Cultural Identity

Decent Essays
“Ni de aqui, ni de alla,” – “not from here, nor there”, a saying all too familiar to my ears. As a first-generation Mexican-American this prominent saying allows for the expression of the frustration of being stuck in the middle of two cultures. Being the product of two resilient Mexican immigrants that religiously preached the enormous value of an education influenced my upbringing down to its very core. Perhaps, it’s the fact that parents like my own, whose educational knowledge was halted in the sixth grade, aspire to live their dreams through their children.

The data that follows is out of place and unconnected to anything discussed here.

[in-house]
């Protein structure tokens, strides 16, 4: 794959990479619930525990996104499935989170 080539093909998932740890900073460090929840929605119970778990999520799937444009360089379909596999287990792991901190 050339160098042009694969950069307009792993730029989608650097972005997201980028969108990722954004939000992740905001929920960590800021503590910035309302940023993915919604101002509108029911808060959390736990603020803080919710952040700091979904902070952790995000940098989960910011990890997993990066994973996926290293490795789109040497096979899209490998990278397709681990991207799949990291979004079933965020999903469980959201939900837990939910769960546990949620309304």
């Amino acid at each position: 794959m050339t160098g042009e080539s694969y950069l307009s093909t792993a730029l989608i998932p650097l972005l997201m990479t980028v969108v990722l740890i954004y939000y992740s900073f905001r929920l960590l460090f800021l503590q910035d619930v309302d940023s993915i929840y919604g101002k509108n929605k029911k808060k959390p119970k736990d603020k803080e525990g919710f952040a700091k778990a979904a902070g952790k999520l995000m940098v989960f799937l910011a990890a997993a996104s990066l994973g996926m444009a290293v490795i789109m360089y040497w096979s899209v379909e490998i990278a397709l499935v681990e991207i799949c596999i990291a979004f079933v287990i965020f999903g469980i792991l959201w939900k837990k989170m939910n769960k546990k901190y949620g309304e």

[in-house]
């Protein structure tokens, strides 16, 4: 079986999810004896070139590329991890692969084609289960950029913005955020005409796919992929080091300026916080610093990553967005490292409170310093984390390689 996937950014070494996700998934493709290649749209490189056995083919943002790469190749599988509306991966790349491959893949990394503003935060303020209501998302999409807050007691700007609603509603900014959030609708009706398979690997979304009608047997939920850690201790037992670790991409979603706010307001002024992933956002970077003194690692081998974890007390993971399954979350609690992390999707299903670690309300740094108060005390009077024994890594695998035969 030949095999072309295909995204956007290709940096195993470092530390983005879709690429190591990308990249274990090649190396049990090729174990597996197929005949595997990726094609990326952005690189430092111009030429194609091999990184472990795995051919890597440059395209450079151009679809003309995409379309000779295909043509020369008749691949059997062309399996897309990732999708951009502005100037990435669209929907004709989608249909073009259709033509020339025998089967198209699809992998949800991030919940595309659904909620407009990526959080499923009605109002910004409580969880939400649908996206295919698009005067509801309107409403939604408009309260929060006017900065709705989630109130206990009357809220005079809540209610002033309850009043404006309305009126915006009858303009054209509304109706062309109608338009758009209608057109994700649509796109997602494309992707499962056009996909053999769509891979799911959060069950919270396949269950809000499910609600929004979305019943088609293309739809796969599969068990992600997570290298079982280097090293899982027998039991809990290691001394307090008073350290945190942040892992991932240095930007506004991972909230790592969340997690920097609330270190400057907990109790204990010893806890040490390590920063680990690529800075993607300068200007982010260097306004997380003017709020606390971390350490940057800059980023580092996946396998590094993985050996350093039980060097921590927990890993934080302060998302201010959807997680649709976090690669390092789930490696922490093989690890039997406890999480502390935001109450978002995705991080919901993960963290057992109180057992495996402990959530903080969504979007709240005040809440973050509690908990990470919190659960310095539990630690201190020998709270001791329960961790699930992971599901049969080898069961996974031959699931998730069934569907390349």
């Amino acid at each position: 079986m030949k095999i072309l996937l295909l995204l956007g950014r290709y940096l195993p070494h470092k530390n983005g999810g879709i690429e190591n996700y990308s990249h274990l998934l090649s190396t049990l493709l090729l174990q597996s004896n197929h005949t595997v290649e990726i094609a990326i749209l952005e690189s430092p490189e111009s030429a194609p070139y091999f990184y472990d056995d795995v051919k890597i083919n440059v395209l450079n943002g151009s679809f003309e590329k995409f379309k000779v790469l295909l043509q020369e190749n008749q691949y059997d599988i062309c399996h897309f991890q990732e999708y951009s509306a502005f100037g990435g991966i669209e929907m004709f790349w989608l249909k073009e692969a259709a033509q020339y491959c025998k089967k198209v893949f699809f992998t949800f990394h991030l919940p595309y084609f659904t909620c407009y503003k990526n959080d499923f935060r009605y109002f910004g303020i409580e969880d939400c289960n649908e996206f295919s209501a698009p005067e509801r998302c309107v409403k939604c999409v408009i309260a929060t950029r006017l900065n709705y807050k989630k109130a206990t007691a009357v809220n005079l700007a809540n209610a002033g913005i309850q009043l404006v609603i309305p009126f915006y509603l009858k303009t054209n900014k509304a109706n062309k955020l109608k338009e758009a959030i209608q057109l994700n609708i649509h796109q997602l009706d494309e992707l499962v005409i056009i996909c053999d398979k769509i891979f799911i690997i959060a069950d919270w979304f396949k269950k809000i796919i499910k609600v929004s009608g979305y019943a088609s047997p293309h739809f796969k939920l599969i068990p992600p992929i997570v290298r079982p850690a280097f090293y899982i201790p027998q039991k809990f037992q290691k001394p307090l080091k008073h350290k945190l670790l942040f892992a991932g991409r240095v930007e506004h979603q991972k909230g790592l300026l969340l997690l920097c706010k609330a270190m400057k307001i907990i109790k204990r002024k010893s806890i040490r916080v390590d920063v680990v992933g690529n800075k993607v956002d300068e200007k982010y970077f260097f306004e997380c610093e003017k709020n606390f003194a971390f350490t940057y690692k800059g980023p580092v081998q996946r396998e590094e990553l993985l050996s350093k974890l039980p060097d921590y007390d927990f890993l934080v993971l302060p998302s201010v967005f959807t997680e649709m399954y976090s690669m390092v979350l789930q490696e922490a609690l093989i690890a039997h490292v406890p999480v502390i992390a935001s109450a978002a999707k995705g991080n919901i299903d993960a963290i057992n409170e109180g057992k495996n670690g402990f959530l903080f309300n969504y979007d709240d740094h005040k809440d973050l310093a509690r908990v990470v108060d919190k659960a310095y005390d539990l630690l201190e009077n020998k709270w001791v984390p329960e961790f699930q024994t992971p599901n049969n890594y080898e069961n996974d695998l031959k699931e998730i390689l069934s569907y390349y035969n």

Growing up in a heavily diverse neighborhood in South Everett, Washington allowed me to explore different ideas and values within a small radius. Moreover, I could relate to my fellow classmates regardless of our nationality since we shared a common trait, we were all facing the challenges of assimilating into American culture. Perhaps, the earliest memory I possess of a cultural dilemma is that of the existing language barrier. At an early age, this was a tremendous issue since I possessed a limited vocabulary yet I was the primary translator for my Spanish-speaking parents. Casual visits to the doctor’s office and parent-teacher conferences at school were not only opportunities to reflect on my health and education but to practice my ever-expanding knowledge of both languages. The existing language barrier between these two cultures allowed for the development of my tolerance toward people who are navigating
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